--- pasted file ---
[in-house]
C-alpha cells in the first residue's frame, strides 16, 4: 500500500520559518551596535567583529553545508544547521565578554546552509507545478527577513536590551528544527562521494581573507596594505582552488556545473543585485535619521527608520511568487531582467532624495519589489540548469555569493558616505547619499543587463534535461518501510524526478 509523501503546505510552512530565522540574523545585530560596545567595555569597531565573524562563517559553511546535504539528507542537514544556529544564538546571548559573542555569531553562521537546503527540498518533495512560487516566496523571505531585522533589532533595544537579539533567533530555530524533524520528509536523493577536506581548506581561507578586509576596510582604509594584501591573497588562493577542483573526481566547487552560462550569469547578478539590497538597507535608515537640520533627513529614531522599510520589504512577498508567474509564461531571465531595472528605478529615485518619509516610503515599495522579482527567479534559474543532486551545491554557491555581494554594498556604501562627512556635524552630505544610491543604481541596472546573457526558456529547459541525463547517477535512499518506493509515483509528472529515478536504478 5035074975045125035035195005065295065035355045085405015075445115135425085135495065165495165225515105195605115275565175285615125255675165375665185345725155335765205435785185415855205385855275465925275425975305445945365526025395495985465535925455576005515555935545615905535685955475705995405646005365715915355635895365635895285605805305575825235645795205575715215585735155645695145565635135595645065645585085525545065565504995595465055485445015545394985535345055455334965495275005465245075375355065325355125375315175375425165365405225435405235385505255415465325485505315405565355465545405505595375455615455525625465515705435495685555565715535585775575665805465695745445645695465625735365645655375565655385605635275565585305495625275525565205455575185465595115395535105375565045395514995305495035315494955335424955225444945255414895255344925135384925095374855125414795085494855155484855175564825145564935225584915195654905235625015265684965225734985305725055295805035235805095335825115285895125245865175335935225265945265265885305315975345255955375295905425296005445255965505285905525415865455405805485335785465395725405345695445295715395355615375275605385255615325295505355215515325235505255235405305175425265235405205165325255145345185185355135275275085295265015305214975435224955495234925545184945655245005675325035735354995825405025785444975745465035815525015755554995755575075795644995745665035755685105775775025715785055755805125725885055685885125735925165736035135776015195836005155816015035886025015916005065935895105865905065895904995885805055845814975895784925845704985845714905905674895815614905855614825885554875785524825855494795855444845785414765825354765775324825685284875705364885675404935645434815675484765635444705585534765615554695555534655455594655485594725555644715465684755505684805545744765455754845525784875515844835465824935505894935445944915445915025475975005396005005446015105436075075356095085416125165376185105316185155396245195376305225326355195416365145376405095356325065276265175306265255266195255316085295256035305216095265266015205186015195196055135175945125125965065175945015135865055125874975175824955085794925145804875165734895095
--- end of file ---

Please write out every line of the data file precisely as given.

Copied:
[in-house]
C-alpha cells in the first residue's frame, strides 16, 4: 500500500520559518551596535567583529553545508544547521565578554546552509507545478527577513536590551528544527562521494581573507596594505582552488556545473543585485535619521527608520511568487531582467532624495519589489540548469555569493558616505547619499543587463534535461518501510524526478 509523501503546505510552512530565522540574523545585530560596545567595555569597531565573524562563517559553511546535504539528507542537514544556529544564538546571548559573542555569531553562521537546503527540498518533495512560487516566496523571505531585522533589532533595544537579539533567533530555530524533524520528509536523493577536506581548506581561507578586509576596510582604509594584501591573497588562493577542483573526481566547487552560462550569469547578478539590497538597507535608515537640520533627513529614531522599510520589504512577498508567474509564461531571465531595472528605478529615485518619509516610503515599495522579482527567479534559474543532486551545491554557491555581494554594498556604501562627512556635524552630505544610491543604481541596472546573457526558456529547459541525463547517477535512499518506493509515483509528472529515478536504478 5035074975045125035035195005065295065035355045085405015075445115135425085135495065165495165225515105195605115275565175285615125255675165375665185345725155335765205435785185415855205385855275465925275425975305445945365526025395495985465535925455576005515555935545615905535685955475705995405646005365715915355635895365635895285605805305575825235645795205575715215585735155645695145565635135595645065645585085525545065565504995595465055485445015545394985535345055455334965495275005465245075375355065325355125375315175375425165365405225435405235385505255415465325485505315405565355465545405505595375455615455525625465515705435495685555565715535585775575665805465695745445645695465625735365645655375565655385605635275565585305495625275525565205455575185465595115395535105375565045395514995305495035315494955335424955225444945255414895255344925135384925095374855125414795085494855155484855175564825145564935225584915195654905235625015265684965225734985305725055295805035235805095335825115285895125245865175335935225265945265265885305315975345255955375295905425296005445255965505285905525415865455405805485335785465395725405345695445295715395355615375275605385255615325295505355215515325235505255235405305175425265235405205165325255145345185185355135275275085295265015305214975435224955495234925545184945655245005675325035735354995825405025785444975745465035815525015755554995755575075795644995745665035755685105775775025715785055755805125725885055685885125735925165736035135776015195836005155816015035886025015916005065935895105865905065895904995885805055845814975895784925845704985845714905905674895815614905855614825885554875785524825855494795855444845785414765825354765775324825685284875705364885675404935645434815675484765635444705585534765615554695555534655455594655485594725555644715465684755505684805545744765455754845525784875515844835465824935505894935445944915445915025475975005396005005446015105436075075356095085416125165376185105316185155396245195376305225326355195416365145376405095356325065276265175306265255266195255316085295256035305216095265266015205186015195196055135175945125125965065175945015135865055125874975175824955085794925145804875165734895095